It is to be noted, also, that the quantities given in the above formulae are for the sole purpose of giving the right proportions, and do not represent the quantities required for any particular job. For the woodwork of an ordinary room, probably one-quarter the quantities mentioned would be more than ample.
In getting work up for enamelling, it is not enough to smooth the successive dried coatings well. Each of the coats should be brushed on as evenly as possible, so as to avoid, as far as possible, the formation of either brush marks or unevenness in the thickness of the coating itself.
Three factors enter here. One is the choice of suitable tools and brushes, and another is the correct use of them. A third point to be observed is the proper “stopping”, as it is called, of all holes, cracks, open joints and other inequalities in the surfaces under treatment.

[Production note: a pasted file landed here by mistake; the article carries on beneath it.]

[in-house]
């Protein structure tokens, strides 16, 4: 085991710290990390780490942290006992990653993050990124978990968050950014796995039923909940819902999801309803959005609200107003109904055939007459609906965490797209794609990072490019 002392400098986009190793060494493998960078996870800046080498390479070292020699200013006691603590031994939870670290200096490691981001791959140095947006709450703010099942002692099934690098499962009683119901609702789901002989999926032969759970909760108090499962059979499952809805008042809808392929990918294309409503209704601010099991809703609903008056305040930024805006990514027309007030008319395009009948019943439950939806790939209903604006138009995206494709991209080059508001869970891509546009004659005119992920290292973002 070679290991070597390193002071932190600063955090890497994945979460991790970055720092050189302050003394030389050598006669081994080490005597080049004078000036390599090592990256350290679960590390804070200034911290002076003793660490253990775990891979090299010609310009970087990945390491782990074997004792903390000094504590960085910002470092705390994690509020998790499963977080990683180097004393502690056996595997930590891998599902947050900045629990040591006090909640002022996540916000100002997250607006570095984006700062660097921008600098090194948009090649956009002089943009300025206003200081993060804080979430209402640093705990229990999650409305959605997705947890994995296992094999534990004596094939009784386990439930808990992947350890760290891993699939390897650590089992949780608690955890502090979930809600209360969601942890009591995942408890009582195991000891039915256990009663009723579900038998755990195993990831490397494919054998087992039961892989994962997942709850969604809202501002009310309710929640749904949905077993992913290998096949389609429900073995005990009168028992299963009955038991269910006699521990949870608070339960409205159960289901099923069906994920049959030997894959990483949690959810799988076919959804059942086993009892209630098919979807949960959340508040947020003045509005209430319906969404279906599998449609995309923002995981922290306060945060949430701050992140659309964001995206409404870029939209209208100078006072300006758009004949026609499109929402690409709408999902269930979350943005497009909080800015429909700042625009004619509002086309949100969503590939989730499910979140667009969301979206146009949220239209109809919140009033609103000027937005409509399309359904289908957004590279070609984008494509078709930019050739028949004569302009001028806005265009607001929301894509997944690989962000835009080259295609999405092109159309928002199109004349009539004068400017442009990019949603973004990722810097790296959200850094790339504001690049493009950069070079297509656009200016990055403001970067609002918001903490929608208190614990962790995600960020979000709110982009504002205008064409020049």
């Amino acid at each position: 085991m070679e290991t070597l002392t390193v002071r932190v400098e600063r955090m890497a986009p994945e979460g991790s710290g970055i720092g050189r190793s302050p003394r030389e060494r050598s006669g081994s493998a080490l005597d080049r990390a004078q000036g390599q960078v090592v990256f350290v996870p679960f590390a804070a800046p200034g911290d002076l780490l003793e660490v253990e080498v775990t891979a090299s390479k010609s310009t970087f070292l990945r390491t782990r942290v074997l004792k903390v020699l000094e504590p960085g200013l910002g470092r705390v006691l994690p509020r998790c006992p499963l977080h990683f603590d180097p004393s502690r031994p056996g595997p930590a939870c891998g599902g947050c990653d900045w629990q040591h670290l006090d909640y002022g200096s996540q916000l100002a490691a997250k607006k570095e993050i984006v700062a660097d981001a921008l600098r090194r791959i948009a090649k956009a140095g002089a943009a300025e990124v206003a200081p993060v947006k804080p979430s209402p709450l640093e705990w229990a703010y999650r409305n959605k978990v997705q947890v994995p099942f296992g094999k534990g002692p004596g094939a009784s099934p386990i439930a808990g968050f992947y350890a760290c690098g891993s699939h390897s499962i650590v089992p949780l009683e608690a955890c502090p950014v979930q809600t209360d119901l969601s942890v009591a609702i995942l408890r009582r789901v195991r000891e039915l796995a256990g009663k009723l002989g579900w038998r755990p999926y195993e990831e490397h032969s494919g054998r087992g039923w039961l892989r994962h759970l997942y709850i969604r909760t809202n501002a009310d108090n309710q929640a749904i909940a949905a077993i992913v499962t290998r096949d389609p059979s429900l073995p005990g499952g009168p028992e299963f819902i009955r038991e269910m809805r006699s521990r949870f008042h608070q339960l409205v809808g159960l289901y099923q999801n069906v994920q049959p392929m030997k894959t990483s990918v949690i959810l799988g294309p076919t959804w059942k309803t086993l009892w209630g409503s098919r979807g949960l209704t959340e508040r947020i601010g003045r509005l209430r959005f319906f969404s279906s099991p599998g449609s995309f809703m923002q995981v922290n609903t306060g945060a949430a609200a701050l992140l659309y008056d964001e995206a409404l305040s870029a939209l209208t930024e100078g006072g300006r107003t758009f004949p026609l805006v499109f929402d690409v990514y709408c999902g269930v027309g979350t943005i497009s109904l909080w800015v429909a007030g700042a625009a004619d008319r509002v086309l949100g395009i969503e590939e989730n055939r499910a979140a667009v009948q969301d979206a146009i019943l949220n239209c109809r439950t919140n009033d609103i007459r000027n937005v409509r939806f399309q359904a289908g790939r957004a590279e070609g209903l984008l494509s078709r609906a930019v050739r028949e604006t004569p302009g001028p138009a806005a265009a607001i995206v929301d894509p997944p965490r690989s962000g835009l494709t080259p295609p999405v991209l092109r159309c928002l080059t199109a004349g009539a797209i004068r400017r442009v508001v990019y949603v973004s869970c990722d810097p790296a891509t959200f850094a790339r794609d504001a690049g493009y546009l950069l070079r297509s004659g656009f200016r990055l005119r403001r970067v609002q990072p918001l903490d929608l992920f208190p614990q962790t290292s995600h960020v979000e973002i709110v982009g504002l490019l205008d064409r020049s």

In the case of burnt-off and primed work, at least the major portion of the stopping should be done after the priming and before the first undercoating, and only minor blemishes that have been overlooked in the first stopping should be done after the first and before the second undercoating.
In the case of work which is not burnt off, all the stopping must be very carefully done between the first and second undercoatings, and, after the stopping has been applied, it must be given at least a few hours to harden before it is sandpapered smooth.